UK first to confirm Omicron COVID shot with Moderna nod

UK first to confirm Omicron COVID shot with Moderna nod
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A nurse at Glangwili General Hospital in Carmarthen, Wales, England prepares a dose of Moderna coronavirus disease (COVID-19) vaccine, April 7, 2021. via Jacob King/Pool, REUTERS

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  • UK’s JCVI supports using bivalent shot in fall support campaign
  • Moderna sees Australian, Canadian and EU approvals soon

LONDON, August 15 (Reuters) – The UK, which was the first country to approve a coronavirus vaccine in late 2020, has now given the first green light for a variant-adapted vaccine targeting both the original and Omicron version of the virus.

The UK drug regulator (MHRA) has awarded the so-called bivalent vaccine made by the US pharmaceutical company Moderna. (MRNA.O) Conditional approval as support for adults on Monday.

Later on Monday, the UK’s Joint Committee on Vaccination and Immunization (JCVI) supported the use of the variant-adapted vaccine in the country’s support campaign that began in September.

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The MHRA’s Moderna decision was based on clinical trial data showing that the enhancer triggered a “strong immune response” against both Omicron (BA.1) and the original virus.

In June, Moderna said trial data showed that the variant-adapted shot increased virus-neutralizing antibodies to Omicron eightfold when given as a fourth dose. Read more

The MHRA also cited an exploratory analysis that found the vaccine to elicit a “good immune response” against the already dominant Omicron branches BA.4 and BA.5.

According to Moderna, trial data showed that the variant-adapted enhancer produced virus-neutralizing antibody levels against sub-variants that were 1.69 times higher than those given the original enhancer.

However, the relationship between neutralizing antibody levels and vaccine efficacy against disease – particularly severe illness – remains unclear.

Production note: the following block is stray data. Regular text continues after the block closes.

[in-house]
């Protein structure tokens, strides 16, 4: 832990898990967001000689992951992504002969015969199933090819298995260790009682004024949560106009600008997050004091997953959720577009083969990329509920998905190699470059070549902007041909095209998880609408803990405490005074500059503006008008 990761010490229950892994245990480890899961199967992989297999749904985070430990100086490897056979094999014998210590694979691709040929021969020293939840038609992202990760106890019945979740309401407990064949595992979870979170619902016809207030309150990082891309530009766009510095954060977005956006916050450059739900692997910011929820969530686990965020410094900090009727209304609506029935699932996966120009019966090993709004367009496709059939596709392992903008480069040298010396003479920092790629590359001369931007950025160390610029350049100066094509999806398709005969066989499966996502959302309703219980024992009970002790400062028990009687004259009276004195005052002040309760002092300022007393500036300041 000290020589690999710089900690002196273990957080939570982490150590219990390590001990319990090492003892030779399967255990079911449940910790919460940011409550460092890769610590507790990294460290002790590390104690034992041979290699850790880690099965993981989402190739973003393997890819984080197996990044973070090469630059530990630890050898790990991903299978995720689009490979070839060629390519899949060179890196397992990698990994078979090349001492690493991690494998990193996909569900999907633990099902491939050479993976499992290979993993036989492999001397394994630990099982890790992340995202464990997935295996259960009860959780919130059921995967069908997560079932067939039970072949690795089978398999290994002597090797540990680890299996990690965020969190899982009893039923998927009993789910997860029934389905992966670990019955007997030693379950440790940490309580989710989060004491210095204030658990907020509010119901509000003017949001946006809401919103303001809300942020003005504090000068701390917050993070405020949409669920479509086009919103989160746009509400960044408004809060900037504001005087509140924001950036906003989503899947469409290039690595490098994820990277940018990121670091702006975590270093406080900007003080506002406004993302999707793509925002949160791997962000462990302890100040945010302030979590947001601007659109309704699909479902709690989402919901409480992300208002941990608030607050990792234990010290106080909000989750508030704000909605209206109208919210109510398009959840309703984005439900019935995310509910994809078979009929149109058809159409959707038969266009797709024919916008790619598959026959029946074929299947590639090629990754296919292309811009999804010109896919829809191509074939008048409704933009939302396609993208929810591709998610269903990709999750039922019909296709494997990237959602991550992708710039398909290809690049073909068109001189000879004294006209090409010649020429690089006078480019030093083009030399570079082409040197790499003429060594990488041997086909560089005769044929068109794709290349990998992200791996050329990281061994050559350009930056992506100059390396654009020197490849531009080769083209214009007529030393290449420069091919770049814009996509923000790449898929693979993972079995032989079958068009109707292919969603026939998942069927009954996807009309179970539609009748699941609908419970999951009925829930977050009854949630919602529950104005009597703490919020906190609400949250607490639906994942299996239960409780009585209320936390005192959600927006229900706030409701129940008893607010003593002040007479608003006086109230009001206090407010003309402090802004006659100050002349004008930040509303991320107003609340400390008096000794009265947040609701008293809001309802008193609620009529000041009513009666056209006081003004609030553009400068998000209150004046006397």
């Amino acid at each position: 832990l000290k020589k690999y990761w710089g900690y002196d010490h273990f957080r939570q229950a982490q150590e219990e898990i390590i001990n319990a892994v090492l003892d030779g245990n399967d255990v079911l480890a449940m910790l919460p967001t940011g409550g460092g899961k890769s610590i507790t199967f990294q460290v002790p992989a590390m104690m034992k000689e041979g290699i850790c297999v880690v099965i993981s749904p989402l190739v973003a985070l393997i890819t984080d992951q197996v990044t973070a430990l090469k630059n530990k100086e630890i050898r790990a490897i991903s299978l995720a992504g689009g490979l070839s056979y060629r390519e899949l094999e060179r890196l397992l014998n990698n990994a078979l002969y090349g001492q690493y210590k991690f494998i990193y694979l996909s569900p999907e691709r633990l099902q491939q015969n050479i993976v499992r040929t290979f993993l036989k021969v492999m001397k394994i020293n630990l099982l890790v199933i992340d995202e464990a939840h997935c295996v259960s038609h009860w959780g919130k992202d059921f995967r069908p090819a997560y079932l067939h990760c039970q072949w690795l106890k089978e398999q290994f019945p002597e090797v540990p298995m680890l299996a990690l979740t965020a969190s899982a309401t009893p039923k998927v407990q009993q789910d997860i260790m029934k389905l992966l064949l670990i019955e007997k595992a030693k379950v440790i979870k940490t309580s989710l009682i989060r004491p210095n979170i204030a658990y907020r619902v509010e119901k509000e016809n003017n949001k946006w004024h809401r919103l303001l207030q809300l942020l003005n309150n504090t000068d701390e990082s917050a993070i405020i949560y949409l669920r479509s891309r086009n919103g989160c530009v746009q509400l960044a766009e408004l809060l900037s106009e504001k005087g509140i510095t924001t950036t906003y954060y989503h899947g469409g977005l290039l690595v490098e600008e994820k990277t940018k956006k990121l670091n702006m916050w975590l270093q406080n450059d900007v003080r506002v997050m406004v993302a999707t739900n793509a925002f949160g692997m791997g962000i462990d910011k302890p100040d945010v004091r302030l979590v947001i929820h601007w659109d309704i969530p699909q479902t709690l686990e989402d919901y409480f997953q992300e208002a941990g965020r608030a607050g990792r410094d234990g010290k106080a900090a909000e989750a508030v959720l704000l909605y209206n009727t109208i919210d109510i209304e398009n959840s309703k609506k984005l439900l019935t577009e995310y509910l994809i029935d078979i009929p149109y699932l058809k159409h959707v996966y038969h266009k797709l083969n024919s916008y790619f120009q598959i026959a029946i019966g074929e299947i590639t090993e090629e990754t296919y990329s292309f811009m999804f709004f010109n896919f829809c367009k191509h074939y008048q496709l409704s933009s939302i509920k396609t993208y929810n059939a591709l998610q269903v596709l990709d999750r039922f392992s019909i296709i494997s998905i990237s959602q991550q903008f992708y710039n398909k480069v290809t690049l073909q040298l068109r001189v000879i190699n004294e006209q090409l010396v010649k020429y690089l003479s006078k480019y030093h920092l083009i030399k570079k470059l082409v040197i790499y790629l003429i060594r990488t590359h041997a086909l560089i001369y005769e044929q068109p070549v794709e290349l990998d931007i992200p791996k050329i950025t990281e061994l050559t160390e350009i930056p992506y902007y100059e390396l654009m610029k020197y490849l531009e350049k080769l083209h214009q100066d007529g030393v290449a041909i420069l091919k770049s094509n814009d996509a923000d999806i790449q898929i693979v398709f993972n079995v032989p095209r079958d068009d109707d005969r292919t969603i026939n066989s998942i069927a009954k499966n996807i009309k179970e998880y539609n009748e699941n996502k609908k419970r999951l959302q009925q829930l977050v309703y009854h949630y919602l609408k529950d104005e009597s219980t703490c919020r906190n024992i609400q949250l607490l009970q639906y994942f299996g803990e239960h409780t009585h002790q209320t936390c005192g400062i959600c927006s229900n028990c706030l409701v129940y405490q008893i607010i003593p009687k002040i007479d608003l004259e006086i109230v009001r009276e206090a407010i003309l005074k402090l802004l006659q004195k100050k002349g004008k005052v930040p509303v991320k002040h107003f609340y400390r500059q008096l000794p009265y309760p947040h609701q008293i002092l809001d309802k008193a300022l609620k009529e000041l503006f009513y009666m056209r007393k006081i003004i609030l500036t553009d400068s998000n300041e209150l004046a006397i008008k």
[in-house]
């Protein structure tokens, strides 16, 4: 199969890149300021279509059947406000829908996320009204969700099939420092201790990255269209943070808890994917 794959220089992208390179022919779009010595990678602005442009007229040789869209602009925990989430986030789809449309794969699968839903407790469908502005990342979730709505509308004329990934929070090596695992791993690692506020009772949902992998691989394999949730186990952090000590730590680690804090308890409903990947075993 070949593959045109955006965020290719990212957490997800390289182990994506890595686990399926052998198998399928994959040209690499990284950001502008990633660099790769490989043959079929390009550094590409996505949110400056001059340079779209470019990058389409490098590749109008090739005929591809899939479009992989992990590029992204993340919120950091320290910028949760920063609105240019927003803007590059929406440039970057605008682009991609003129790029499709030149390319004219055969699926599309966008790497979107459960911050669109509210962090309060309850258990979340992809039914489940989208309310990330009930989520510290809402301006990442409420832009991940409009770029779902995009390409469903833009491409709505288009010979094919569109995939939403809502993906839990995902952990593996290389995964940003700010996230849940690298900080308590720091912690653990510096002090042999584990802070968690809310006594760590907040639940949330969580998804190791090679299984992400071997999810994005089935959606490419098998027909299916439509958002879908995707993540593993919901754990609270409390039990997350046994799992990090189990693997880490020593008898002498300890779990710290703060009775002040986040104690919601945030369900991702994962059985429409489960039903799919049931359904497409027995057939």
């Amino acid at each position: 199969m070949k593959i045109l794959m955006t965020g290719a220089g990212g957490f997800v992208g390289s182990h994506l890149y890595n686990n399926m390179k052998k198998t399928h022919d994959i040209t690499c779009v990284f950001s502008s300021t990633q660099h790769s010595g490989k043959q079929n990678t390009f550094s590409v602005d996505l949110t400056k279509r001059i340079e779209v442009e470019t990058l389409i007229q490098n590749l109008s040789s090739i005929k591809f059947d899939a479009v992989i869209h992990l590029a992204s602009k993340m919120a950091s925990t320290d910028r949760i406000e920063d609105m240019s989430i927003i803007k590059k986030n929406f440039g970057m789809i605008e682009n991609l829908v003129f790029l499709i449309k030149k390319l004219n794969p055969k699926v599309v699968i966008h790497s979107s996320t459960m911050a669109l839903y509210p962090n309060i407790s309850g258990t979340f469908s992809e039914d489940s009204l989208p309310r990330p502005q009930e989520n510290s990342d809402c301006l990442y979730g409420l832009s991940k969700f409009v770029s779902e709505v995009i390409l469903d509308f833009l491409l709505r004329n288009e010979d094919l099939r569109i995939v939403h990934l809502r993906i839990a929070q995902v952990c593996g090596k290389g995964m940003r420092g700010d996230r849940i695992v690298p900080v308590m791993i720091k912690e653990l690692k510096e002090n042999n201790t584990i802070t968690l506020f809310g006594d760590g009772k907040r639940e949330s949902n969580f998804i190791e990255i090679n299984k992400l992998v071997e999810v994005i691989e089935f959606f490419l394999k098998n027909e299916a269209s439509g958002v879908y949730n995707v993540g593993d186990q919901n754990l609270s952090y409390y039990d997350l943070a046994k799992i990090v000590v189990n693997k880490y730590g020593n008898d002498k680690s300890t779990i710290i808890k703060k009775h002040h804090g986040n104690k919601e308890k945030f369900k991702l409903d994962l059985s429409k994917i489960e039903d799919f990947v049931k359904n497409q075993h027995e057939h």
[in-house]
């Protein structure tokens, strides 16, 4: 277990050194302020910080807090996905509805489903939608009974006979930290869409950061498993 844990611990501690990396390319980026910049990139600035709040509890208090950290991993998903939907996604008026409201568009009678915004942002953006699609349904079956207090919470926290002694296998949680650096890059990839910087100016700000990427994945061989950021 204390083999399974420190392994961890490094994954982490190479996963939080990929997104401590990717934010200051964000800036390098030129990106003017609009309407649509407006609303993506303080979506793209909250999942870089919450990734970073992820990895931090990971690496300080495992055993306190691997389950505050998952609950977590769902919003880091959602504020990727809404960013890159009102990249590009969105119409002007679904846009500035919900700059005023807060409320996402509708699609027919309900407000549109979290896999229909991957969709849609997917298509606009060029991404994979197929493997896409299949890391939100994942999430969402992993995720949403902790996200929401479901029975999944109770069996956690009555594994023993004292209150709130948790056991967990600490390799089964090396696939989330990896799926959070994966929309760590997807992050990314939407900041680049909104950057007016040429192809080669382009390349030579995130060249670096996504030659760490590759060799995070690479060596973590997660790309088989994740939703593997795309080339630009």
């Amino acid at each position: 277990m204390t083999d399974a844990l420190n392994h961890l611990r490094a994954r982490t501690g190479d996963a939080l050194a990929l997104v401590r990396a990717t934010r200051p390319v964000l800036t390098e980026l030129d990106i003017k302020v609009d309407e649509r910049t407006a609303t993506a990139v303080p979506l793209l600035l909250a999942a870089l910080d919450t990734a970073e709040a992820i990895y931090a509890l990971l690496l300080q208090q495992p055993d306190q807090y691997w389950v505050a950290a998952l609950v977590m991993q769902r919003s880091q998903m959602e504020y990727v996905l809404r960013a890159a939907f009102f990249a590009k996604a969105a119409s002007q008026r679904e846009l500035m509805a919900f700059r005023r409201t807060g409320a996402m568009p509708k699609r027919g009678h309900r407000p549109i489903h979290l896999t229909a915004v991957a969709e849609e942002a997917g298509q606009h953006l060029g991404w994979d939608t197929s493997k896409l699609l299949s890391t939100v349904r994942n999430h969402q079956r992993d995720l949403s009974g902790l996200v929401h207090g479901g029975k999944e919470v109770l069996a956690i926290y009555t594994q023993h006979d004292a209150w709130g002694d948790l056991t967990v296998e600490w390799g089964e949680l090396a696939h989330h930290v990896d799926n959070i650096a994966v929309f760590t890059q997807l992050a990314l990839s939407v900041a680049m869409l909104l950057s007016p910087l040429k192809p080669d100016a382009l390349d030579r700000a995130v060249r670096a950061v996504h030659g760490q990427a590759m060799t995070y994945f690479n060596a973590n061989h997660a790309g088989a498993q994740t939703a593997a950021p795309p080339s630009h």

The MHRA added on Monday that no serious safety concerns were identified in the new Moderna formulation.

While existing COVID-19 vaccines continue to provide good protection against hospitalization and death, the effectiveness of the vaccine has taken a hit as the virus evolves.

“What this bivalent vaccine is giving us is a sharpened tool in our arsenal to help protect us against this disease as the virus continues to evolve,” MHRA Chief Executive Officer June Raine said in a statement. she said.

Jonathan Ball, professor of molecular virology at the University of Nottingham, however, added that the virus is unlikely to remain dormant, and Omicron-targeted immunity could push the virus into other evolutionary pathways.

“In that case we’ll be like Alice and the Red Queen in the Mirror – we’ll have to keep running to stay in the same place.”


European Medicines Agency (EMA) officials expect vaccines adapted for the COVID variant to be approved in the European Union by September, signaling that the regulator is open to using vaccines targeting the older BA. lagging behind in clinical development.

In response, the U.S. Food and Drug Administration (FDA) said it will seek specific inclusion of the new BA.4 and BA.5 branches of Omicron in any new vaccines used domestically.

On Monday, the head of the Serum Institute of India, which produces AstraZeneca’s COVID-19 vaccine under the Covishield brand, said he expects an Omicron-specific vaccine in the country within six months, NDTV reported. Read more

Moderna, which signed a £1bn ($1.2bn) deal with the British government earlier this year to build the country’s first mRNA vaccine facility, said Monday it expects further approvals for the adapted vaccine in Australia, Canada and the EU. next weeks.

Pfizer Inc. (PFE.N) and BioNTech (22UAy.DE) They are also testing versions of mRNA vaccines that have been modified to combat Omicron variants.

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Reporting Editing in London by Natalie Grover by David Goodman, Mark Potter and Marguerita Choy

Our standards: Thomson Reuters Trust Principles.

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